Narendra Modi says India for inclusive Indo-Pacific region
"Nor as a grouping that seeks to dominate. And by no means do we consider it as directed against any country," he said
Indian Prime Minister Narendra Modi on Friday said that India's vision for the Indo-Pacific region is that of a free, open and inclusive region that embraces all in a common pursuit of progress and prosperity.
"India does not see the Indo-Pacific region as a strategy or as a club of limited members," Modi said while delivering the keynote address at the Shangri-La Dialogue, the Track I annual inter-governmental security forum organised by the International Institute of Strategic Studies (IISS) think tank.
"Nor as a grouping that seeks to dominate. And by no means do we consider it as directed against any country," he said.
Stating that there cannot be a geographical definition for the region, India's vision for the Indo-Pacific Region is a positive one with many elements.
"Our vision stands for a free, open, inclusive region, which embraces us all in a common pursuit of progress and prosperity," Modi stated.
"It includes all nations in this geography as also others beyond who have a stake in it. Southeast Asia is at its centre. And, Asean (Association of Southeast Asian Nations) has been and will be central to its future."
Stating that the Indian Ocean has shaped much of India's history, he said that it now holds the key to the country's future.
"The ocean carries 90 percent of India's trade and our energy sources," he said.
"It is also the lifeline of global commerce. The Indian Ocean connects regions of diverse cultures and different levels of peace and prosperity."
With southeast Asia being India's neighbour by land and sea, Modi said that India has growing political, economic and defence ties with each of the 10 southeast Asian countries.
"With Asean, from dialogue partners, we have become strategic partners over the course of 25 years," he said.
He also said that India's partnership with Japan - from economic to strategic - has been completely transformed and described it as that of great substance and purpose that is a cornerstone of India's Act East Policy.
Modi also said that there is a strong momentum in India's cooperation with South Korea, while there is a fresh energy in ties with Australia and New Zealand.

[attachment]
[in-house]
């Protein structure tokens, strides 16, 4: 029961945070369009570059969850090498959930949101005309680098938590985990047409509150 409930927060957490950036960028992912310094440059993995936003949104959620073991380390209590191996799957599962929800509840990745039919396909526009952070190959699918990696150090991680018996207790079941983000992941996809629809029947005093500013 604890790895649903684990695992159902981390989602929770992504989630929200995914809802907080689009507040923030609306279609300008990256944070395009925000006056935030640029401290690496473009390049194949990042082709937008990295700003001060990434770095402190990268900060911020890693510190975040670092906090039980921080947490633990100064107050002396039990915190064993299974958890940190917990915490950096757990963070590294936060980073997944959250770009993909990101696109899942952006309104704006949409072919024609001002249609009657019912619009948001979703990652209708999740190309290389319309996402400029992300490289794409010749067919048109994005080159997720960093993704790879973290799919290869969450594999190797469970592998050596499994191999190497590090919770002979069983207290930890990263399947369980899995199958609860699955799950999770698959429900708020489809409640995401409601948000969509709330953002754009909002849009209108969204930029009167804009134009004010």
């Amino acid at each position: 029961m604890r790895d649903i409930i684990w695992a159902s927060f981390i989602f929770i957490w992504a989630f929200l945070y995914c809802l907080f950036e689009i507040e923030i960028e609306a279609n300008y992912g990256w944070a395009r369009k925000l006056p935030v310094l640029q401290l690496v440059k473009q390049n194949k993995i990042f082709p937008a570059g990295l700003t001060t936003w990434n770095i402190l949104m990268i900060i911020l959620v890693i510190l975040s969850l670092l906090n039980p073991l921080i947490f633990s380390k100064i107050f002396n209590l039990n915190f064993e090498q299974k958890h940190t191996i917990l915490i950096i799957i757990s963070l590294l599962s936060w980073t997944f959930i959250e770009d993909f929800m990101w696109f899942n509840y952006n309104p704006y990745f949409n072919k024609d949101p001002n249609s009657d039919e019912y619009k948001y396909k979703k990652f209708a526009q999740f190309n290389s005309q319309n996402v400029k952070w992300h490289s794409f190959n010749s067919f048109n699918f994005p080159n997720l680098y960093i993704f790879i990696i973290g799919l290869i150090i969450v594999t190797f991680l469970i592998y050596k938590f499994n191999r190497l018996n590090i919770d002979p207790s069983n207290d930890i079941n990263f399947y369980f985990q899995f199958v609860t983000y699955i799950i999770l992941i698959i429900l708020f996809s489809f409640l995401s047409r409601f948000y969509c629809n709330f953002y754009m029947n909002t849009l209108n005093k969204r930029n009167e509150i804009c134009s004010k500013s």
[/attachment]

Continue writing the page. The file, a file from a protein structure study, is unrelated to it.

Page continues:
Stating that India's partnerships are strong and growing beyond East and Southeast Asia he said that "it is a measure of our strategic autonomy that India's Strategic Partnership with Russia has matured to be special and privileged".
"At the same time, India's global strategic partnership with the United States has overcome the hesitations of history and continues to deepen across the extraordinary breadth of our relationship," he said.
"It has assumed new significance in the changing world. And, an important pillar of this partnership is our shared vision of an open, stable, secure and prosperous Indo-Pacific region."
India and the US, along with Japan and Australia, are part of a recently revived quad that seeks to work for peace and prosperity of the Indo-Pacific region.
Regarding China, Modi said that "no other relationship of India has as many layers as our relations with China".
"I firmly believe that Asia and the world will have a better future when India and China work together in trust and confidence, sensitive to each other's interests," he said.
Stating that India has a growing partnership with Africa, he said: "At its core are cooperation based on Africa's requirements, and a history of warmth and mutual respect."
The Prime Minister also said that the Indian armed forces, especially the navy, are building partnerships in the Indo-Pacific region for peace and security, as well as humanitarian assistance and disaster relief.
Asserting that India will sustain a growth rate of 7.5 to 8 percent per year, he said that the country's global and regional integration will increase.
"A nation of over 800 million youth knows that their future will be secured not just by the scale of India's economy, but also by the depth of global engagement," he said.
Modi called for a common rules-based order in the Indo-Pacific, through dialogue, for common prosperity and security in the region.
"Such an order must believe in sovereignty and territorial integrity, as well as equality of all nations, irrespective of size and strength," he stated.
"These rules and norms should be based on the consent of all, not on the power of the few. This must be based on faith in dialogue and not dependence on force."
The Prime Minister also called for equal access as a right under international law to the use of common spaces on the sea and in the air that would require freedom of navigation, unimpeded commerce and peaceful settlement of disputes in accordance with international law.
Calling for an end to protectionism in this age of globalisation, he said that "Solutions cannot be found behind walls of protection, but in embracing change."
Stressing on connectivity, Modi said that apart from enhancing trade and prosperity, it also unites a region.
"All of this is possible if we do not return to the age of great power rivalries," he said.
"I have said this before: Asia of the rivalry will hold us all back. Asia of cooperation will shape this century."
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